Flagellar proteins regulating motility, assembly and photobehavior in Chlamydomonas reinhardtii

Thumbnail Image

Persistent link to this item

View Statistics

Journal Title

Journal ISSN

Volume Title


Flagellar proteins regulating motility, assembly and photobehavior in Chlamydomonas reinhardtii

Published Date




Thesis or Dissertation


Cilia and flagella are microtubule-based organelles that perform critical functions in human health and development. The I1 inner arm dynein and the IC138 subunit play a key role in the regulation of flagellar motility. To understand how the IC138 protein and its associated subunits modulate I1 activity, we characterized the molecular lesions and motility phenotypes of several bop5 alleles in Chlamydomonas reinhardtii. We first characterize a mutation (bop5-2) that disrupts an IC138 protein sub-complex located at the base of the I1 inner arm dynein. We found the bop5-2 deletion also affects the Tubby-1 (TBY1) gene. To characterize TBY1's activity, tagged versions of TBY1 were transformed into bop5-2. TBY1 protein localizes to a unique ring shaped structure found between the two contractile vacuoles and within the nucleo-flagellar apparatus. The bop5-3, bop5-4 and bop5-5 strains, like other I1 mutants, swim forwards with reduced swimming velocities and display an impaired reversal response during photoshock. However, unlike mutants lacking the entire I1 complex, bop5 strains exhibit normal phototaxis. Analysis of the bop5-3 flagellar waveform reveals that loss of the IC138 sub-complex reduces shear amplitude, sliding velocities, and the speed of bend propagation. The results indicate that the IC138 sub-complex is necessary to generate an efficient waveform for optimal forwards and backwards motility, but it is not essential for phototaxis. Assembly and maintenance of eukaryotic cilia and flagella requires the conserved, bidirectional movement of protein complexes along the length of the axoneme known as intraflagellar transport (IFT). We characterize the function of various components of the IFT complex responsible for the retrograde transport of particles towards the cell body. We quantify the defects in retrograde IFT and flagella assembly observed in a series of mutants of the retrograde complex subunit LIC. We also analyze the expression and distribution of retrograde IFT components in a family of flagellar assembly mutants known as fla, and attempt to correlate these patterns with defects in IFT parameters and other behavioral phenotypes. We provide new evidence that defects in IFT motors can alter photoshock and phototaxis behaviors.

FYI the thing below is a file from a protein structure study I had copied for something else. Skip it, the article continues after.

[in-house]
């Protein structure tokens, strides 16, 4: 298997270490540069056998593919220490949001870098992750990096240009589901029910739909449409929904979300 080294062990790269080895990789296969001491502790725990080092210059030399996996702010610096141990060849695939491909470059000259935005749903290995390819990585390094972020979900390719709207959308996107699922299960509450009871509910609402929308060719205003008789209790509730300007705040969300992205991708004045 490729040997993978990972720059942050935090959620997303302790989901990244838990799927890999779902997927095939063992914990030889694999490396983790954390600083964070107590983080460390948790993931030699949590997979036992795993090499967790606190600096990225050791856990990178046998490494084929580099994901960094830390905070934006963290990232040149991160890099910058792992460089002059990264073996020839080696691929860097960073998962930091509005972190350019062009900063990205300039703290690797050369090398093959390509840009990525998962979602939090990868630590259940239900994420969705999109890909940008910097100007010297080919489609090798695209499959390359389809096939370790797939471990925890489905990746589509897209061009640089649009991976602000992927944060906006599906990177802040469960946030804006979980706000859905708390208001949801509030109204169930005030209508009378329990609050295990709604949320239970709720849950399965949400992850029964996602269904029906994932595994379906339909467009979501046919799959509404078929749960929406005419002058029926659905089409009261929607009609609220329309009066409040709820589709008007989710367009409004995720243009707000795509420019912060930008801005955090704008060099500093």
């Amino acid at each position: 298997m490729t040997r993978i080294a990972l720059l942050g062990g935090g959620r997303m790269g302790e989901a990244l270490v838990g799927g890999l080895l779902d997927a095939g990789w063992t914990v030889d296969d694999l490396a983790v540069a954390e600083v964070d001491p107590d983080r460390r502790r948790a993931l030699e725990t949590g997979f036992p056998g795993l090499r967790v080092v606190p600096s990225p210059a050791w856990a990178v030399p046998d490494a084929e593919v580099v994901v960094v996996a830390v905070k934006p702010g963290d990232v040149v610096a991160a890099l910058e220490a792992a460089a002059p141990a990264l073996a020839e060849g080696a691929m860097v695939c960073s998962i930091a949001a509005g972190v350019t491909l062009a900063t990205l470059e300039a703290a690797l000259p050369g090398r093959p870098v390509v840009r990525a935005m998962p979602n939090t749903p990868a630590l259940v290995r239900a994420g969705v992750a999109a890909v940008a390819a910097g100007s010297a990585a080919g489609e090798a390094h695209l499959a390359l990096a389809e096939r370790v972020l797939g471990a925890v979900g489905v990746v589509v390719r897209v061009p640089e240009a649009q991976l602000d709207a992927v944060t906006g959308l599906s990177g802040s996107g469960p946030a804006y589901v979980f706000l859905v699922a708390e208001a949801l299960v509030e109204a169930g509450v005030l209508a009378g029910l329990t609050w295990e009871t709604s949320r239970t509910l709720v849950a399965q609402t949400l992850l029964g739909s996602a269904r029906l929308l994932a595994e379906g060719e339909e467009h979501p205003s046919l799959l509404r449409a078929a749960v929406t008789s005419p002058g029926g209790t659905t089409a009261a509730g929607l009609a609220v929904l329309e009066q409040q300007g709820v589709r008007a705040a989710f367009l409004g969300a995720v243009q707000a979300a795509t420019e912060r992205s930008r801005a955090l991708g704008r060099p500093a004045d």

University of Minnesota Ph.D. dissertation. July 2011. Major: Molecular, Cellular, Developmental Biology and Genetics. Advisor:Dr. Mary Porter. 1 computer file (PDF); vi, 195 pages, appendix A.

Related to




Series/Report Number

Funding information

Isbn identifier

Doi identifier

Previously Published Citation

Suggested citation

VanderWaal Mills, Kristyn E.. (2011). Flagellar proteins regulating motility, assembly and photobehavior in Chlamydomonas reinhardtii. Retrieved from the University Digital Conservancy, https://hdl.handle.net/11299/165777.

Content distributed via the University Digital Conservancy may be subject to additional license and use restrictions applied by the depositor. By using these files, users agree to the Terms of Use. Materials in the UDC may contain content that is disturbing and/or harmful. For more information, please see our statement on harmful content in digital repositories.